Starting a business is one thing, seeing it through the first phase of development is something else. Luckily, there are some universal rules for creating enduring growth.
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What makes a successful business? Many believe it’s all in the growing power, the ability to dominate your market quickly and get as many customers as possible. But what happens after that initial growth spurt?
Long-term, sustainable growth can prove to be a real challenge for entrepreneurs. It’s all too easy to get caught up in the heady temptation to grow big, fast, only to slip up further down the line when you can no longer meet your growth targets.
We’ve seen it happen to even the most brilliant business leaders, where great ideas explode and then fizzle out to join the bonfire heap of lost businesses. Groupon, for example, went from Wall Street darling to black sheep very quickly, and it was all down to an inability to maintain steady revenue figures. So how do we ensure we don’t fall into the same trap?
Focus on revenue
In the early days of a business, it’s always advisable to focus on creating a strong revenue machine, led by a solid management team who are all invested in the success of the business. Companies that focus on growth scaling over revenue can come unstuck when they look to develop their business further.
"Hire based on passion and core values rather than solely on experience"
The Freemium model is a good example of an approach that focusses on initial growth over revenue. This could seriously jeopardize your ability to develop your product and you could be faced with a situation, like Mailchimp, where legal costs and abuse management become quickly out of control.
Since Mailchimp went Freemium, their user base grew 240% but their abuse-related issues grew 354%, requiring an increase of 200% in staff trained to deal with it. This is a common issue with the Freemium model - you create so much noise that it becomes deafening.
Map your cashflow
The old adage goes: Turnover is vanity, profit is sanity but cash is reality - and indeed managing your cashflow is what makes that reality happen.
Analyse the impact your growth could have on your cash needs and use this to judge whether you will run out of money. Don’t make any decisions without consulting your cashflow first - your turnover means nothing if you don’t have the cash at the end of it to keep the whole operation ticking over.
Understand your customer acquisition costs
What does it cost to acquire a customer? Can you really afford to be offering discounts, even if they are attracting more customers? And are the customers you’re acquiring the “right” kind of customer? These are all important questions you should be asking yourself throughout your growth plan.
How much can you reasonably spend to make him pick your brand?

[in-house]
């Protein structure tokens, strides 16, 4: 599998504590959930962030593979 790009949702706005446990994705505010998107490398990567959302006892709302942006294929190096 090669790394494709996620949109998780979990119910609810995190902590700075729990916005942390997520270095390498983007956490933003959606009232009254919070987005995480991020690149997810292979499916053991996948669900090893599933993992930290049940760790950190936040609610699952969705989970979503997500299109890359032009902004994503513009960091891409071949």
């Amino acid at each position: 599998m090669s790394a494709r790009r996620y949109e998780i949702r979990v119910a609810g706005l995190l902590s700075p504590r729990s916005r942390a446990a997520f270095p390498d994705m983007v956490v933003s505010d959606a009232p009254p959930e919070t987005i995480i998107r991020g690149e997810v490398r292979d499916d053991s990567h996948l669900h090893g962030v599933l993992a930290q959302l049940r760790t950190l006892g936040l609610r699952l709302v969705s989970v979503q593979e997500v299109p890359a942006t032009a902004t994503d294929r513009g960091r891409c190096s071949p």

To give an example, we used to invest a lot of money in print advertising until we realised our cost per acquisition was becoming ludicrous. Like many companies these days, we then stopped all print advertising and move that budget online into Pay Per Click (PPC).
Sustainable growth will be aided by a fantastic workplace ethos and a culture lead from the front. I work on the floor, close to the sales team and in and amongst the account managers and accountants, and this is the best way I know to really understand how the business is developing, be approachable to my staff and play a key role in day-to-day operations. In both my businesses - Crunch and Pure 360 - I've found this approach key to my growth strategy.
We also encourage our stuff to be free-thinking in order to work smarter and share their knowledge. This results in internal entrepreneurialism and we’ve seen many instances where staff members have taken the initiative, identified areas for improvement and have created a role for themselves in these areas.
You will need to invest in your staff, but equally should expect an investment from them. With any startup, it’s all hands on deck and you’ll need a great team by your side. At Crunch our focus has always been on creating a strong revenue machine, lead by a solid management team who are all invested in the success of the business. For a startup, this level of staff commitment and old fashioned hard work is essential for growth.
To ensure you have the right staff to really make your business a success, hire based on passion and core values rather than solely on experience. At the same time, invest in talent for your business - it’s better to have fewer employees but make them feel valued than to have lots of unhappy staff, and customers.
Plan for the future
Set definitive growth goals and ensure all members of the team are on the same page and know what they have to do to reach their target. It’s important to reward staff for meeting these targets and your reward system should be transparent and obtainable.
If you include your talent when planning for future growth, you will ensure a further investment from them in the success of the company. This is vital for sustainable growth and could be what differentiates you from the competition.
Growth is fantastic, as long as you’re growing in the right direction. Make sure you’re aware of the risks that growing big, fast can create in your business and mitigate them. Taking a slow, steady pace may seem counter-productive, but you could well find it’s the best way to create a successful, sustainable business with staying power.